As the world awaits word as to whether the World Health Organization (WHO) will declare a global emergency based on the impact of the current novel (new strain) coronavirus that is hitting hard in China, it is important to understand the big picture of global emergency risk communication. Risk communication involves getting credible “right” information to the right people at the right time. In public health, especially when there is global impact, this is especially hard as local, regional and world health officials are gathering data and evaluating risk from a much larger perspective. In all emergency management events, it is pivotal to allow those potentially impacted to be prepared but also to not cause panic when such is not warranted, or helpful.
As a global citizen, being aware of the most up-to-date, evidence-based, credible information providers is key. For this epidemiological issue (following the spread of an infectious disease), the US Centers for Disease Control (www.cdc.gov) or the World Health Organization (www.who.int) is an excellent resource for the global concern. State and local health departments are good local resources although they will generally be referring to information disseminated from the CDC or WHO. County health institutions will be important local resources if the transmission of the disease becomes more US or locally based.
A challenge to proper risk communication is our current ease of access to all sorts of information, from social media to non-peer reviewed articles to word of mouth.
It is important for all global citizens to critique the information provided by our national and world health officials and to share facts that are helpful, not further harming.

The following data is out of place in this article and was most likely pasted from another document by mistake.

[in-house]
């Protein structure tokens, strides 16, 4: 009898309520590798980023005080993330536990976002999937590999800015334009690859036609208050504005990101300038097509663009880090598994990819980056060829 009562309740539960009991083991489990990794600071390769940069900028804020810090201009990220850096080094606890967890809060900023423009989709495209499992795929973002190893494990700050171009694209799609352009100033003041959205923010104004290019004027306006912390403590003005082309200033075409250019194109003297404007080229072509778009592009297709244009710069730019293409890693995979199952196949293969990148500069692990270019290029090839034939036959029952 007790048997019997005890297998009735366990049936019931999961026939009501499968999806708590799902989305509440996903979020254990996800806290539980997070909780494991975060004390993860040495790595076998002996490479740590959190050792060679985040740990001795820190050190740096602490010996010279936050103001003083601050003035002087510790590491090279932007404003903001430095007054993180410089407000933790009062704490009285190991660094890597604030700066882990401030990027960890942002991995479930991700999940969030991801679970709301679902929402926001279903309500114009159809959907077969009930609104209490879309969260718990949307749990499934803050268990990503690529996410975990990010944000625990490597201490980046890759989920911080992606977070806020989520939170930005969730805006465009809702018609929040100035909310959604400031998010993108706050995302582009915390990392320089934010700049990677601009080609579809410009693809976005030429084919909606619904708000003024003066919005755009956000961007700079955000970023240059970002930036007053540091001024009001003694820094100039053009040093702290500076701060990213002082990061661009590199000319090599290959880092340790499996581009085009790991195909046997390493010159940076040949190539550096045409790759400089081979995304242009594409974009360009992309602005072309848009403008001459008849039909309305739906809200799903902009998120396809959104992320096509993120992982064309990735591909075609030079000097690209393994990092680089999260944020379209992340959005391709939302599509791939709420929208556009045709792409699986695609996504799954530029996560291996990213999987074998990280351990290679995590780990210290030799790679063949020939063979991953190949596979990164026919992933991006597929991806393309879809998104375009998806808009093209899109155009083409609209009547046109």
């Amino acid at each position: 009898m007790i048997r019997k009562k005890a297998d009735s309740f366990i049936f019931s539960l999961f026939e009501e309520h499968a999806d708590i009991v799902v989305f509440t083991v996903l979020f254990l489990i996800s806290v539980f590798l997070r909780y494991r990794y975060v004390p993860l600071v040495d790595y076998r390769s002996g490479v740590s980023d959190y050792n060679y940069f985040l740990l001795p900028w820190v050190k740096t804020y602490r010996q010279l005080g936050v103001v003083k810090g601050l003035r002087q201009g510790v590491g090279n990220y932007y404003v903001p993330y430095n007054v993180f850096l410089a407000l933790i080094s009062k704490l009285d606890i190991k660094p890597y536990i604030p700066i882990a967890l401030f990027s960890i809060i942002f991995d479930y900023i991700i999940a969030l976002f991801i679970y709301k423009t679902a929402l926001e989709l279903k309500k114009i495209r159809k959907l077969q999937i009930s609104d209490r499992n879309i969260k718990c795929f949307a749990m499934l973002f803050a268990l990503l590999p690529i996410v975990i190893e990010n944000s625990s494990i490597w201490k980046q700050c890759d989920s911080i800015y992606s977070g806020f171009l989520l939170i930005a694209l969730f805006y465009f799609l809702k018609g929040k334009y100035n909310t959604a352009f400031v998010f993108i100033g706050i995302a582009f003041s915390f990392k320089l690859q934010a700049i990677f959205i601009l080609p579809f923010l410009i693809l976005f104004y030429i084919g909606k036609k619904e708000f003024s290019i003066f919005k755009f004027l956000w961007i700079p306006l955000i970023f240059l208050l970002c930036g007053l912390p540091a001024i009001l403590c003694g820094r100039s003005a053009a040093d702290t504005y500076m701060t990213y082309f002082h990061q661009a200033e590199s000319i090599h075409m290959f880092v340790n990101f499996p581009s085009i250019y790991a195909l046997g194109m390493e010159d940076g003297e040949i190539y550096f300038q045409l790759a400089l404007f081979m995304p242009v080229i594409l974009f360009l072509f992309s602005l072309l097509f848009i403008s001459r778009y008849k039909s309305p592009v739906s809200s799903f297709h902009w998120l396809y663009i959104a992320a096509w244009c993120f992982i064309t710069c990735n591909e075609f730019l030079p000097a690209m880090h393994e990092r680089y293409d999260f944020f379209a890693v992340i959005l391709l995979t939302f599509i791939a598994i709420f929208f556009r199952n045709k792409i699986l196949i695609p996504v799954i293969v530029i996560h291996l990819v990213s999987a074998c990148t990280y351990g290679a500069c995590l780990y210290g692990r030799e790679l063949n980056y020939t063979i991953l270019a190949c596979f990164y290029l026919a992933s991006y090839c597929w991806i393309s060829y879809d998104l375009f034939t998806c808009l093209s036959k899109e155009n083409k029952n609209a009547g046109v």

Some are surprised that WHO has waited to make a global health emergency notification. The ever-changing field of data and findings from this outbreak need to be considered as well as how much the disease is spreading outside the region of concern (China, specifically the Wuhan area). The WHO and other health agencies have been involved in the current identification, treatment, and support of those infected along with recommending policies that impacted the area might take. This includes closing borders, schools, and many other non-essential public places, limited flight travel to and from the region, airport screenings from those arriving from at-risk areas or exhibiting symptoms. These efforts have been credited with limiting the spread of the pathogen thus far.
Some of the current trending of this novel strain show it leads to fewer deaths than many other respiratory infections (i.e. MERS about 8 years ago had a 30% mortality rate while 2019-nCoV appears to be less than 4%). There appears to be a limited person to person transmission of the infection so far. Most at risk are very close contacts and healthcare workers treating those with an active infection. Also important to remember is that we are in a high activity influenza season along with the many cold viruses (which include some more common Coronavirus’) that circulate this time of year.
So get your flu shot, cover your cough, wash your hands, eat and sleep well, and stay home if you are actively sick and/or have a fever. Have a HEALTHY 2020 all!